Cyber Security Weekly Briefing April 10-16

ElevenPaths    16 April, 2021
Cyber Security Weekly Briefing April 10-16

​0-days in Chrome and Edge

Security researcher Rajvardhan Agarwal has discovered a 0-day vulnerability in the current versions of Google Chrome and Microsoft Edge, which he has made public via his Twitter and GitHub profile. According to The Record, the exploit code comes from a vulnerability that was used during last week’s Pwn2Own hacking event. While the details of the vulnerability were never published, Agarwal reportedly discovered that it was in Chromium’s V8 JavaScript engine by reviewing the source code for patches. Chromium developers have presumably already fixed the flaw, but the fix is not yet part of the official updates for browsers such as Google Chrome and Microsoft Edge, which remain vulnerable.

​​A few days later, security researcher known in Twitter as @frust93717815 announced a new 0-day vulnerability in Chromium-based browsers, publishing a PoC in his Github profile. This new vulnerability would be affecting both Chrome and Edge and, like the one published earlier this week, could allow remote code execution, allowing the Windows Notepad application to be opened. While this vulnerability is not able to escape the Chromium sandbox, and is therefore not harmful as such, a threat actor that manages to disable Chrome’s sandboxing argument (either by chaining it with other vulnerabilities or confusing the user) could exploit it.  Bleeping Computer has verified that the exploit is functional in the latest versions of Google Chrome (89.0.4389.128, released just a few days ago) and Microsoft Edge (89.0.774.76).

Both vulnerabilities have been patched in Google Chrome 90.0.4430.72 and Microsoft Edge 89.0.774.77.

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Microsoft security newsletter

​​Microsoft has published its monthly security newsletter for April in which it has fixed more than 100 vulnerabilities. Among the updates there are patches for new flaws in the 2013-2019 versions of Exchange Server (CVE-2021-28480, CVE-2021-28481, CVE-2021-28482, CVE-2021-28483), all of them with a high criticality and two of which would allow a potential attacker to execute remote code without the need for authentication. Regarding these vulnerabilities, the US Cybersecurity and Infrastructure Security Agency (CISA) has urged all federal agencies to install the updates by Friday. On the other hand, a vulnerability in Desktop Window Manager has also been fixed, with CVE-2021-28310 and medium criticality, which is being actively exploited by several threat actors to escalate privileges on vulnerable systems.  Finally, it is also worth mentioning several RCE vulnerabilities affecting Microsoft Office: CVE-2021-28454, CVE-2021-28451 (Excel), CVE-2021-28453 (Word) and CVE-2021-28449. Other patched systems include Edge, Azure, ShrePoint, Hyper-V, Team Foundation and Visual Studio.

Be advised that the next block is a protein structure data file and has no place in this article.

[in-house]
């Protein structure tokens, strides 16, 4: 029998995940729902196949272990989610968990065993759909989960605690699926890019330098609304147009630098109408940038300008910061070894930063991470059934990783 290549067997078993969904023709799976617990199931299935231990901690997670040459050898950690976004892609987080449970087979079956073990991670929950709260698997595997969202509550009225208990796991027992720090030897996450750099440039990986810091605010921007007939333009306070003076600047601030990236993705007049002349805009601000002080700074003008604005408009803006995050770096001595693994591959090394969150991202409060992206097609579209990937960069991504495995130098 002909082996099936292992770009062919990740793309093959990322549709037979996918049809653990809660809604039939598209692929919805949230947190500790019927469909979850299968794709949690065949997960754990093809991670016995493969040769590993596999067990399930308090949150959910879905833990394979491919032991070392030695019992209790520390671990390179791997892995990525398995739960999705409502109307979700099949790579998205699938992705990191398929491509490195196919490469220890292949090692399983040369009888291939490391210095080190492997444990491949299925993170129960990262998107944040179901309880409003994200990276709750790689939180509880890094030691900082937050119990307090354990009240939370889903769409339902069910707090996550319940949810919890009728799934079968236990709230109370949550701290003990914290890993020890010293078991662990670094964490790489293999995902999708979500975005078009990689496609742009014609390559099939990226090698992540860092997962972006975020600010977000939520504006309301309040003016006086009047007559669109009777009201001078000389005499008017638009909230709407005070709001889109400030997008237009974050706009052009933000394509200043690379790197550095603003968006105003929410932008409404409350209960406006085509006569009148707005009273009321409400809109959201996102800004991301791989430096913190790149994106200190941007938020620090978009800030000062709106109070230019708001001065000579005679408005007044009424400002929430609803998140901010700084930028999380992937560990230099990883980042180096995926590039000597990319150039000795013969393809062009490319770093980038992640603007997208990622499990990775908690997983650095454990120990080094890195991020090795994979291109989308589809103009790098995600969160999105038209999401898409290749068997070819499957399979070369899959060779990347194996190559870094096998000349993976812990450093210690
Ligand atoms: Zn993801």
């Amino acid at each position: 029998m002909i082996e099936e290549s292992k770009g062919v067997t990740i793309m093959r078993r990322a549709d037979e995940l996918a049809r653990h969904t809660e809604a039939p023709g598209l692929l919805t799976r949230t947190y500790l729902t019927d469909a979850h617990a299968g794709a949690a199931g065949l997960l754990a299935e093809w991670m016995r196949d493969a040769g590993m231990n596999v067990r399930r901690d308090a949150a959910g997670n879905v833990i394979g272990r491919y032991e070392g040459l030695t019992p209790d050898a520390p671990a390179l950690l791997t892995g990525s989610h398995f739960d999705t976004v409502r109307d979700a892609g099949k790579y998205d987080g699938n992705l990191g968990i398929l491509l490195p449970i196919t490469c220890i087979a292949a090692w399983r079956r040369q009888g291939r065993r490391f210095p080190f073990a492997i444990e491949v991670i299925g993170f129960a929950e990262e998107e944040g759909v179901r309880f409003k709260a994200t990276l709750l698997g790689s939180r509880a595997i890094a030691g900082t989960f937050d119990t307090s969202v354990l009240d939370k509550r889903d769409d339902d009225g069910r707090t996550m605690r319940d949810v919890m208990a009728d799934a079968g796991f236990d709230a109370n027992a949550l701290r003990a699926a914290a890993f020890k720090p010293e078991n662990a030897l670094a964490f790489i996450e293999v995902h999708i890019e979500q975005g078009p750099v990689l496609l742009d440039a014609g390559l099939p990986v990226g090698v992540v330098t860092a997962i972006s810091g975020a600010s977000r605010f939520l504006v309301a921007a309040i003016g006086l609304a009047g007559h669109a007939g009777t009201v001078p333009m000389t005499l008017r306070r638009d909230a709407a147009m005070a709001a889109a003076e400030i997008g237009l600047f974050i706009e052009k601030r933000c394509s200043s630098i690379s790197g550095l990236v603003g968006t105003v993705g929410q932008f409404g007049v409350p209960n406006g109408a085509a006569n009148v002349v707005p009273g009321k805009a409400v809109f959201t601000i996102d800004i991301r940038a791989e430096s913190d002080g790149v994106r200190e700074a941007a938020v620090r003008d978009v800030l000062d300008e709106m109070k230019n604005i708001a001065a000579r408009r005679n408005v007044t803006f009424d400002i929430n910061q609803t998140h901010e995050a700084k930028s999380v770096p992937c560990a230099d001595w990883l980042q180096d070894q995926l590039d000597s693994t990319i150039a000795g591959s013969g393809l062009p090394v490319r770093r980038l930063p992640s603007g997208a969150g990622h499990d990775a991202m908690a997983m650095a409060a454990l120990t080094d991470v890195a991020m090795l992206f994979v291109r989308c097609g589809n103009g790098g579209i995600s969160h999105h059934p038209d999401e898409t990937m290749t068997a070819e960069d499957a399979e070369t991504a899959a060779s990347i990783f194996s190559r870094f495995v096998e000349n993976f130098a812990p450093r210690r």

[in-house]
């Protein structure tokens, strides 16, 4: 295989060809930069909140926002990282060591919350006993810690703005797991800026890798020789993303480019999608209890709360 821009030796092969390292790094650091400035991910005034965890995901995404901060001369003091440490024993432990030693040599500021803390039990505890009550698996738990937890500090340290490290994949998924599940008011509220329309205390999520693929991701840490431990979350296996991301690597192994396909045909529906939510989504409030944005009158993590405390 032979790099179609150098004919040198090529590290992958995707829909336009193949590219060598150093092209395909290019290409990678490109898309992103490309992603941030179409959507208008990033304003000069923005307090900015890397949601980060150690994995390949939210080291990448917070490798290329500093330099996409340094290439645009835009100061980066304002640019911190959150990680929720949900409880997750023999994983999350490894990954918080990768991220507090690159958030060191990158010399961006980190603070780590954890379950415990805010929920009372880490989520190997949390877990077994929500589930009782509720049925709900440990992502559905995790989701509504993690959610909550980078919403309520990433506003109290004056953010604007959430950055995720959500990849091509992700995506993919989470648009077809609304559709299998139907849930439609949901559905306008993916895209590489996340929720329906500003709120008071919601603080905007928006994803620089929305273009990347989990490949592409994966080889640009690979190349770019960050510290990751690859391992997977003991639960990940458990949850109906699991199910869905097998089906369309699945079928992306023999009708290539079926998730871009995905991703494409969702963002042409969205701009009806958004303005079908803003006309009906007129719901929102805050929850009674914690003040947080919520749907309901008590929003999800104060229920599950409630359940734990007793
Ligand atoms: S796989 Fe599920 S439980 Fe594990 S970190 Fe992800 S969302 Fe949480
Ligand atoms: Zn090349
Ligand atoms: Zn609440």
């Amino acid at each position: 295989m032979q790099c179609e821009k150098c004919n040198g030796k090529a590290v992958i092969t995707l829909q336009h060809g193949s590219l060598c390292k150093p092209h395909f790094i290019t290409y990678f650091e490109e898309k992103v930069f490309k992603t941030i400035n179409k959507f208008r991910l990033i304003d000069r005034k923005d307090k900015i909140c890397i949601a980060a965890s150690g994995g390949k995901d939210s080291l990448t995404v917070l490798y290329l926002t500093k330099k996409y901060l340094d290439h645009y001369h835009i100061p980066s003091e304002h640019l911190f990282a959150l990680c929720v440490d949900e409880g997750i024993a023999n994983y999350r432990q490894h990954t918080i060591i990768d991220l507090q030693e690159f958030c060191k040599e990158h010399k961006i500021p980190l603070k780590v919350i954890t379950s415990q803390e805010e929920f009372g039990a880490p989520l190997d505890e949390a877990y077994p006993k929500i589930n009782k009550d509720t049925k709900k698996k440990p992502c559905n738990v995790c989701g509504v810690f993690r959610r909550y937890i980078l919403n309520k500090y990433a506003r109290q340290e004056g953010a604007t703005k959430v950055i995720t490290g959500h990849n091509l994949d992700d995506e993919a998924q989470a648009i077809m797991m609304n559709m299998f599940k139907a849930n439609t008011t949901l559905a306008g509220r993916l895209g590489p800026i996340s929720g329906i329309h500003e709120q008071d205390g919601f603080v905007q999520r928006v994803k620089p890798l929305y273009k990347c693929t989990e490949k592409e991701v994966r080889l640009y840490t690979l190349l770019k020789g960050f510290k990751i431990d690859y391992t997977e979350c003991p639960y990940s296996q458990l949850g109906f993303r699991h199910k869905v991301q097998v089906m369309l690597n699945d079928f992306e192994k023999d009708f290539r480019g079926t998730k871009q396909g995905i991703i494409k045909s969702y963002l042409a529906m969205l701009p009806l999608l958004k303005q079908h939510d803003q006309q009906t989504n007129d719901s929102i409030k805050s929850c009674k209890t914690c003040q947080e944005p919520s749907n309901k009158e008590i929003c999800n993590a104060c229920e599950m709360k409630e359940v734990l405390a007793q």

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​​​​Adobe fixes multiple critical vulnerabilities

Adobe has patched several vulnerabilities affecting four of its products: Adobe Photoshop, Adobe Digital Editions, Adobe Bridge and RoboHelp. There are a total of ten vulnerabilities, including two critical flaws listed as CVE-2021-28548 and CVE-2021-28549 affecting Adobe Photoshop, one critical flaw (CVE-2021-21100) in Adobe Digital Editions, six vulnerabilities, including four critical (CVE-2021-21093, CVE-2021-21092, CVE-2021-21094, CVE-2021-21095) that impact Adobe Bridge and, finally, a high-risk flaw reportedly affecting RoboHelp. Adobe warns its clients to update vulnerable versions as soon as possible.

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IcedID distribution campaigns

​​Microsoft researchers have recently detected a campaign to distribute the IcedID malware via legitimate contact forms on web pages. Attackers are allegedly filling out automated contact forms that are received by victims in the form of an email that looks trustworthy at first glance. The message sent uses social engineering techniques to force the victim to access an embedded link, using urgency language and legal threats for false copyright claims for images or other material supposedly used on their website.  The link redirects to a Google login where the victim enters their credentials, automatically initiating the download of the malicious file containing IcedID. Meanwhile, Uptycs researchers and analyst Ali Aqeel have also detected the distribution of IcedID via malicious Microsoft documents, mainly Excel and Word. It is worth remembering that IcedID is a banking trojan that steals victims’ financial information and is also capable of acting as a gateway to infected systems for other malware; it is thought that it may be one of the access vectors for the RansomEXX ransomware, which recently included the Castelló City Council among its victims.

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